” The standard of silence is still totally unsatisfactory,” said the judge’s Report on the A.C.U. 1000 mile trial for standard stock motor cycles. And, we think, the public will agree with him. Not the sporty boy, perhaps, estimable though he is. He likes an engine with a big kick and a healthy bark. We hope, however, that he will soon realise that the latter is not essential .to the former.
The future popularity of the motor cycle and its general adoption as a cheap, safe, comfortable and reliable means of transport, is undoubtedly largely dependent upon the good opinion of the general public. There is no room for question that public opinion is prejudiced when a flock of motor cyclists streak along on machines that cackle like a dozen Lewis guns in full blast.
Noise in connection with the motor cycle should not be spoken of without qualification. There are exhaust notes which greatly offend, and others which are almost as noisy, but practically inoffensive. There comes to mind, in this connection, the characteristic note of a famous two-stroke.
This machine is a very long way from being silent, but its noise is like the drone of an aeroplane, and, except to the very fastidious or nervy hearer, is more agreeable than otherwise. It is the sharp barking type of noise that brings out the policeman’s notebook and rouses the ire of the public. That this noise is not essential to speed has been shown by the performances of certain comparatively quiet racing machines.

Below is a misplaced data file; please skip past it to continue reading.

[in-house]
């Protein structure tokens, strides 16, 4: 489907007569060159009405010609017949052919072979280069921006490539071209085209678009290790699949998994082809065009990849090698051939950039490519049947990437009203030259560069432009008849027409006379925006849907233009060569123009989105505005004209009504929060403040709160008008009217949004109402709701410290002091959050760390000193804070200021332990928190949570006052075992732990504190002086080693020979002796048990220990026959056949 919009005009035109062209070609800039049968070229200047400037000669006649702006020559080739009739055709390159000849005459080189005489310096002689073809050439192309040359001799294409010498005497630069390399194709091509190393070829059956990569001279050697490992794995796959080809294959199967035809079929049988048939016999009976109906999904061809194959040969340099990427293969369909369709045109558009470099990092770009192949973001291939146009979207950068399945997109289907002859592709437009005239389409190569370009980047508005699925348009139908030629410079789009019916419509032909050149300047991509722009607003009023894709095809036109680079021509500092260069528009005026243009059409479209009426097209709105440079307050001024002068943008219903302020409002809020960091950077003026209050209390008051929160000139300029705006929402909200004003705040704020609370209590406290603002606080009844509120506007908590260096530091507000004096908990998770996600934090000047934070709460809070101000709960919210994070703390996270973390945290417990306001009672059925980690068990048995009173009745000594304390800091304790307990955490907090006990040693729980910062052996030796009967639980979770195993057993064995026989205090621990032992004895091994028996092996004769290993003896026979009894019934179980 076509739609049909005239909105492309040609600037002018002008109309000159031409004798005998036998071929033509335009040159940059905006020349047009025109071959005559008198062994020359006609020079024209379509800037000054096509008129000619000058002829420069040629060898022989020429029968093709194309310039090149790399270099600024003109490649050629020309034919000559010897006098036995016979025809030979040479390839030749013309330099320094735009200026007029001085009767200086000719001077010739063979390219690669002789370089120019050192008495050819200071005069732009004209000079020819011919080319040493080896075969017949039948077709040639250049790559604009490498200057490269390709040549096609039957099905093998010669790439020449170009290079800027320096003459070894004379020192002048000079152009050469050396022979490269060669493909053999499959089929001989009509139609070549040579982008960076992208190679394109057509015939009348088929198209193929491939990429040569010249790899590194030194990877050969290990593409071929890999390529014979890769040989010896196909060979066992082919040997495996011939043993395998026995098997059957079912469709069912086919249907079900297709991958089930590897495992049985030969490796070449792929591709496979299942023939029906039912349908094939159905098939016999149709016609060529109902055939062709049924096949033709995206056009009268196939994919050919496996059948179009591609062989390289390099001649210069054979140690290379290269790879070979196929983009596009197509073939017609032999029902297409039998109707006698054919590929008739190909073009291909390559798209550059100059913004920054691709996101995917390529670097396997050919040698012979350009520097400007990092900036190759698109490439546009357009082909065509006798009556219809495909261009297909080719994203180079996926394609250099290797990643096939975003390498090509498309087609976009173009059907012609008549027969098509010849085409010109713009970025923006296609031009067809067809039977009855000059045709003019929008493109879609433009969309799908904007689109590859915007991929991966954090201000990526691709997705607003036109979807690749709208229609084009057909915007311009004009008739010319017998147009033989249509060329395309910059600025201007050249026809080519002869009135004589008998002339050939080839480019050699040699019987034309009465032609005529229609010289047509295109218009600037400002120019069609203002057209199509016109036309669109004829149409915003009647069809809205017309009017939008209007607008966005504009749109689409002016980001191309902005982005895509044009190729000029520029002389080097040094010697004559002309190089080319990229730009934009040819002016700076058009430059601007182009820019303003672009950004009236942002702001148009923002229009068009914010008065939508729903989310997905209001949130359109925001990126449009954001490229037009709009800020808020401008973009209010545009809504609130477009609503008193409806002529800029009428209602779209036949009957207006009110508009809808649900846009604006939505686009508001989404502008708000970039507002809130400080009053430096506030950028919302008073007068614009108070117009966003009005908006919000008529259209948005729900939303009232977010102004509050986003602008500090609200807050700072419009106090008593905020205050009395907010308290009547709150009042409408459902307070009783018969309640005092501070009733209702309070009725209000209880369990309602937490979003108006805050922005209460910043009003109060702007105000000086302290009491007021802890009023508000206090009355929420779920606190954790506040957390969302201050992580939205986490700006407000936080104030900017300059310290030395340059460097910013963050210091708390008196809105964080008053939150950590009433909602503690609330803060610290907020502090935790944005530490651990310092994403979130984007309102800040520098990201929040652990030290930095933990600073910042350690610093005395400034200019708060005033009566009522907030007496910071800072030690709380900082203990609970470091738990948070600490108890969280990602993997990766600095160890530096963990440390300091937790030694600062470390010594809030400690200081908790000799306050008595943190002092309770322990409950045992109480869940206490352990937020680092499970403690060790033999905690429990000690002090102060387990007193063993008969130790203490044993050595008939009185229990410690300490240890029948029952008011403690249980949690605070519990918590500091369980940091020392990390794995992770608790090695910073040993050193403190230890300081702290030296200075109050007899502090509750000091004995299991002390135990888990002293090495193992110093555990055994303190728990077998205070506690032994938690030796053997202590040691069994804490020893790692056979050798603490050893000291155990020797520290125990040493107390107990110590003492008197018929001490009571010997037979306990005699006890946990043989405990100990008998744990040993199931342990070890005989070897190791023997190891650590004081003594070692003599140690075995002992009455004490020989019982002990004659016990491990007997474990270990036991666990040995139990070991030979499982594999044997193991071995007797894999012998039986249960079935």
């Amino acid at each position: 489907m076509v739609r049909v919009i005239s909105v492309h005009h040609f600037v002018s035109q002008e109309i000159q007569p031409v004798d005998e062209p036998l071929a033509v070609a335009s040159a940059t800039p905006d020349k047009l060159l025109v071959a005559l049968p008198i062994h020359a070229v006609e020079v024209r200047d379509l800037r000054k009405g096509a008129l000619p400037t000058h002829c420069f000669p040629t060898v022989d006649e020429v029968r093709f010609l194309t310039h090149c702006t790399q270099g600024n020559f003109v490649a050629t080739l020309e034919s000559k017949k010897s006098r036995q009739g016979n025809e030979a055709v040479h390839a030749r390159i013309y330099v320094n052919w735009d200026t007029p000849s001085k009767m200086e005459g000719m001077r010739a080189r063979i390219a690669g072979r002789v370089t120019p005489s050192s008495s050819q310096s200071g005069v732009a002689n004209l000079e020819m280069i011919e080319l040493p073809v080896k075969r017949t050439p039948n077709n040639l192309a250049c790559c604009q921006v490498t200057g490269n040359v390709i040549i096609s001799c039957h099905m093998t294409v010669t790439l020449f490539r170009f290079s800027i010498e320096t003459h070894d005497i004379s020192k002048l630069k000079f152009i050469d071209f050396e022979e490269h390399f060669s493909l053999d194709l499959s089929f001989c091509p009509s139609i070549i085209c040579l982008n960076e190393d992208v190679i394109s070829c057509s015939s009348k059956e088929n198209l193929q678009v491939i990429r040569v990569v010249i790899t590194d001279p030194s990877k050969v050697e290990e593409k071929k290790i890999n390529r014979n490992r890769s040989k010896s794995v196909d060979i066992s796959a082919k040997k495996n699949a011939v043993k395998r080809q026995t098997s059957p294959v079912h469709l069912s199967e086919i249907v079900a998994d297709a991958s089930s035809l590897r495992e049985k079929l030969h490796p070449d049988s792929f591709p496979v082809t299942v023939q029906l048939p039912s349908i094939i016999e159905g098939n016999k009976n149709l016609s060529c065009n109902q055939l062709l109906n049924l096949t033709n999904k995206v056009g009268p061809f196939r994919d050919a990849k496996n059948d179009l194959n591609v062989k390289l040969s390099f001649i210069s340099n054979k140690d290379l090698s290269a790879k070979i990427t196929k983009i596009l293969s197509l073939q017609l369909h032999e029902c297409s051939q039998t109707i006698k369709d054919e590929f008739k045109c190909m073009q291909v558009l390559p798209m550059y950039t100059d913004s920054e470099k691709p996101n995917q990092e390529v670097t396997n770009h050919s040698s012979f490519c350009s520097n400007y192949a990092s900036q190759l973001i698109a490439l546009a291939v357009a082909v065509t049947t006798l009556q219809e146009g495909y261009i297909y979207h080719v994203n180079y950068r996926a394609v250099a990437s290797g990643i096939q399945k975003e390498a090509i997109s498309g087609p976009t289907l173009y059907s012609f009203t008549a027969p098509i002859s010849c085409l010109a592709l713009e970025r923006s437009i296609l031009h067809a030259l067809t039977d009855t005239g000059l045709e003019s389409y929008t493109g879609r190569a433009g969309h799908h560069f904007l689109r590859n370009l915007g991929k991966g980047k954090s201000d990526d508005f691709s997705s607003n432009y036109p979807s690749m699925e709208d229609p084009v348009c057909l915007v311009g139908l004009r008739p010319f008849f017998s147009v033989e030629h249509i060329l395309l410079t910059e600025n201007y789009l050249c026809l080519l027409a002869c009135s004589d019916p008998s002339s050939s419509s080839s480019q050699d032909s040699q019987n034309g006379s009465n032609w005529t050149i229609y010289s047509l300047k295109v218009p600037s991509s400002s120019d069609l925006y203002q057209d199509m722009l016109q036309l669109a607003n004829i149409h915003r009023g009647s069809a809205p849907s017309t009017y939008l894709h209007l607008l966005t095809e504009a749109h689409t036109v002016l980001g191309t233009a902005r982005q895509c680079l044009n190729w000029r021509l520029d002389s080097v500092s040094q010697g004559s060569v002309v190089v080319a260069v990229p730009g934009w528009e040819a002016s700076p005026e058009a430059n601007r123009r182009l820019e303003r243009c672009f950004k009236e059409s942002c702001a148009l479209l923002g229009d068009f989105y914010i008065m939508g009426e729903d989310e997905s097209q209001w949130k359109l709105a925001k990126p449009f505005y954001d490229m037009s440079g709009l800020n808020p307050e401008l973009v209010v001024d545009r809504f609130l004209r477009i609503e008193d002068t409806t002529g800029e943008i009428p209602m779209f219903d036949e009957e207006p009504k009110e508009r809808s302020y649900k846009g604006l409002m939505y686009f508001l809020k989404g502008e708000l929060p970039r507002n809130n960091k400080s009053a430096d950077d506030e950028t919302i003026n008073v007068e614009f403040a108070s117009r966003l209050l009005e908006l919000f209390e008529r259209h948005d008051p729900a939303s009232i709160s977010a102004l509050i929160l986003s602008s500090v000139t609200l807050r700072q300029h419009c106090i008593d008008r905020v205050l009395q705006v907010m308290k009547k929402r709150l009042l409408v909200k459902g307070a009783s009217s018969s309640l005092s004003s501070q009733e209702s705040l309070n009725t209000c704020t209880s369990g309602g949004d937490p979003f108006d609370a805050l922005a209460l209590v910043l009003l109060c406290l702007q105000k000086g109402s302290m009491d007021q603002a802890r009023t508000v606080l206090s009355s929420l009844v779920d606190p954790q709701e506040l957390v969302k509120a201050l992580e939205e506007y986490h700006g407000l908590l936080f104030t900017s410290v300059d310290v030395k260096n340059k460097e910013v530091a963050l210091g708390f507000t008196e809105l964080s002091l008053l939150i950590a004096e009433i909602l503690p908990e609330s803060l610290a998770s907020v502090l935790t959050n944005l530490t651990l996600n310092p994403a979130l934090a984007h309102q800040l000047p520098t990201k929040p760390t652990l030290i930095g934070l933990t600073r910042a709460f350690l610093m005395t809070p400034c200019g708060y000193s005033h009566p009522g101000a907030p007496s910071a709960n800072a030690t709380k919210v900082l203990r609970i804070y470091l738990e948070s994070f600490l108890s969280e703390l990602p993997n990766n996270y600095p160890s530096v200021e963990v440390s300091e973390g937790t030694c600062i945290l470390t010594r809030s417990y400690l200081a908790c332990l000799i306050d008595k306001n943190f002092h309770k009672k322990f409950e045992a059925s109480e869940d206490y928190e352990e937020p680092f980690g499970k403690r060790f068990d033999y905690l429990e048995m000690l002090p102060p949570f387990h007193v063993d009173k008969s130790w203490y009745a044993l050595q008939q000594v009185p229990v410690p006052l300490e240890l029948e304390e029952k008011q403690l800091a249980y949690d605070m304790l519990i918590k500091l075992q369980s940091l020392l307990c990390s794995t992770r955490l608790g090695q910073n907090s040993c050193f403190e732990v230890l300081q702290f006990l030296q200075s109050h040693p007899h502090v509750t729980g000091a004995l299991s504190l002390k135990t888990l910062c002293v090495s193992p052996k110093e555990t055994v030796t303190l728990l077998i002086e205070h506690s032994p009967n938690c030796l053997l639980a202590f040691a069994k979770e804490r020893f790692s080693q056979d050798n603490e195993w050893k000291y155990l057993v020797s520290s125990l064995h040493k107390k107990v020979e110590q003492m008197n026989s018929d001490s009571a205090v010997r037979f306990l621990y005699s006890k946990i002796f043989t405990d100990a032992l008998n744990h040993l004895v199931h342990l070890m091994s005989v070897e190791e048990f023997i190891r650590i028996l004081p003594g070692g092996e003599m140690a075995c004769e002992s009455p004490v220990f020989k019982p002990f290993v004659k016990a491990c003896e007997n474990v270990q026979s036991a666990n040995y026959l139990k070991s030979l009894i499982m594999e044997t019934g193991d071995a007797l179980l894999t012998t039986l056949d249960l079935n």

Amongst the several noise-reducing devices now claiming a good deal of attention is the ” Carb-jector ” silencer—or to be more strictly accurate, tonaliser made by Bridgehead, Ltd., Bankhey Works, Blackpool. The fact that the Blackpool Police motor cycle patrol have fitted their machines with this silencer, should certainly be evidence of its efficiency. The function of the ” Carb-jector “is to reduce the sound of the exhaust to a healthy and pleasant drone. A motor cycle that glided along with the silence of a Rolls-Royce would, perhaps, be dangerous to be comfortable in the hands of certain riders. But it is unquestionably desirable to extract the aggressiveness from the exhaust bang, and this is the job of the ” Carb-jector.”
What the sporting rider, or the rider of a lightweight sidecar outfit, each of whom wants to use every ounce of power his engine can give, has yet to be convinced about, is that there is a silencer which allows an engine to rev, as fast as with an open exhaust. This is where the ” Carb-jector” claims to shine. In fact its claim is even more ambitious. By hurrying up the clearance of exhaust gasses, it is said that this scientifically-constructed silencer, or exhaust scavenger, actually increases the revs, and multiplies the power output.